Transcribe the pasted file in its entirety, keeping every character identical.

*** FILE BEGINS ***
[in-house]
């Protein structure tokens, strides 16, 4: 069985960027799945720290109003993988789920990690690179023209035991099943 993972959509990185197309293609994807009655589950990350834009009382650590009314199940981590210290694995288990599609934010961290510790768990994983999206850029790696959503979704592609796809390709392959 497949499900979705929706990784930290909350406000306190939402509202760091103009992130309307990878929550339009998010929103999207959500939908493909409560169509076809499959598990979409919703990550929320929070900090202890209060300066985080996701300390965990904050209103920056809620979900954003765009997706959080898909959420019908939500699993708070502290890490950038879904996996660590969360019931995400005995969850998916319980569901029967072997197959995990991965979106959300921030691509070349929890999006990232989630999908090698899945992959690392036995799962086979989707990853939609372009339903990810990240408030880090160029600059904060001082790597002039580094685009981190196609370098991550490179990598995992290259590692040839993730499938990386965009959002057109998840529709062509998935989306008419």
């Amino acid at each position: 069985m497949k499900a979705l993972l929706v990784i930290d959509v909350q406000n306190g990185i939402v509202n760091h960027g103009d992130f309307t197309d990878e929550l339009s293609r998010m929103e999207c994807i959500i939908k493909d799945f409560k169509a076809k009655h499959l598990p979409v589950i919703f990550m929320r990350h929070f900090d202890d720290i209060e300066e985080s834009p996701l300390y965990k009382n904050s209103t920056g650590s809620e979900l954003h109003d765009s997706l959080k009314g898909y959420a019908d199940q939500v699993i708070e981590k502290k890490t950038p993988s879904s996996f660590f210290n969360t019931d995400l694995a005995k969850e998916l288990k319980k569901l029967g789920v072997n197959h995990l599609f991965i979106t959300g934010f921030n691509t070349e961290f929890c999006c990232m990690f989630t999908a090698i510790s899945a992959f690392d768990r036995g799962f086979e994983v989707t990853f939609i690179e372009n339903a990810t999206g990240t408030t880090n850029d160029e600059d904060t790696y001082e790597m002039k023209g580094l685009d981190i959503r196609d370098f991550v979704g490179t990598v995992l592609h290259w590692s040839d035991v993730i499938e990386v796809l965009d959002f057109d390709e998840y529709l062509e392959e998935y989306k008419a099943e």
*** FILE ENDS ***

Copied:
[in-house]
């Protein structure tokens, strides 16, 4: 069985960027799945720290109003993988789920990690690179023209035991099943 993972959509990185197309293609994807009655589950990350834009009382650590009314199940981590210290694995288990599609934010961290510790768990994983999206850029790696959503979704592609796809390709392959 497949499900979705929706990784930290909350406000306190939402509202760091103009992130309307990878929550339009998010929103999207959500939908493909409560169509076809499959598990979409919703990550929320929070900090202890209060300066985080996701300390965990904050209103920056809620979900954003765009997706959080898909959420019908939500699993708070502290890490950038879904996996660590969360019931995400005995969850998916319980569901029967072997197959995990991965979106959300921030691509070349929890999006990232989630999908090698899945992959690392036995799962086979989707990853939609372009339903990810990240408030880090160029600059904060001082790597002039580094685009981190196609370098991550490179990598995992290259590692040839993730499938990386965009959002057109998840529709062509998935989306008419």
């Amino acid at each position: 069985m497949k499900a979705l993972l929706v990784i930290d959509v909350q406000n306190g990185i939402v509202n760091h960027g103009d992130f309307t197309d990878e929550l339009s293609r998010m929103e999207c994807i959500i939908k493909d799945f409560k169509a076809k009655h499959l598990p979409v589950i919703f990550m929320r990350h929070f900090d202890d720290i209060e300066e985080s834009p996701l300390y965990k009382n904050s209103t920056g650590s809620e979900l954003h109003d765009s997706l959080k009314g898909y959420a019908d199940q939500v699993i708070e981590k502290k890490t950038p993988s879904s996996f660590f210290n969360t019931d995400l694995a005995k969850e998916l288990k319980k569901l029967g789920v072997n197959h995990l599609f991965i979106t959300g934010f921030n691509t070349e961290f929890c999006c990232m990690f989630t999908a090698i510790s899945a992959f690392d768990r036995g799962f086979e994983v989707t990853f939609i690179e372009n339903a990810t999206g990240t408030t880090n850029d160029e600059d904060t790696y001082e790597m002039k023209g580094l685009d981190i959503r196609d370098f991550v979704g490179t990598v995992l592609h290259w590692s040839d035991v993730i499938e990386v796809l965009d959002f057109d390709e998840y529709l062509e392959e998935y989306k008419a099943e």